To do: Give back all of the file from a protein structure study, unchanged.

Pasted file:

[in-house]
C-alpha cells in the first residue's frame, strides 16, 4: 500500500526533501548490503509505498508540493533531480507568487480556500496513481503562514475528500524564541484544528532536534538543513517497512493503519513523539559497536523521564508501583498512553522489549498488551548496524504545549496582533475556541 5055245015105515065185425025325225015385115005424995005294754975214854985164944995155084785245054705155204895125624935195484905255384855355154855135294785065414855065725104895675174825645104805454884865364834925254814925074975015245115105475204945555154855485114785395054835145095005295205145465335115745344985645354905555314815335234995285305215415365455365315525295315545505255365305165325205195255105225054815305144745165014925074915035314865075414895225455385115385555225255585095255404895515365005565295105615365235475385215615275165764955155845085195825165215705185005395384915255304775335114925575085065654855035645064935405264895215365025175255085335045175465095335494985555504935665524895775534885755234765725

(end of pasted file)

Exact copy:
[in-house]
C-alpha cells in the first residue's frame, strides 16, 4: 500500500526533501548490503509505498508540493533531480507568487480556500496513481503562514475528500524564541484544528532536534538543513517497512493503519513523539559497536523521564508501583498512553522489549498488551548496524504545549496582533475556541 5055245015105515065185425025325225015385115005424995005294754975214854985164944995155084785245054705155204895125624935195484905255384855355154855135294785065414855065725104895675174825645104805454884865364834925254814925074975015245115105475204945555154855485114785395054835145095005295205145465335115745344985645354905555314815335234995285305215415365455365315525295315545505255365305165325205195255105225054815305144745165014925074915035314865075414895225455385115385555225255585095255404895515365005565295105615365235475385215615275165764955155845085195825165215705185005395384915255304775335114925575085065654855035645064935405264895215365025175255085335045175465095335494985555504935665524895775534885755234765725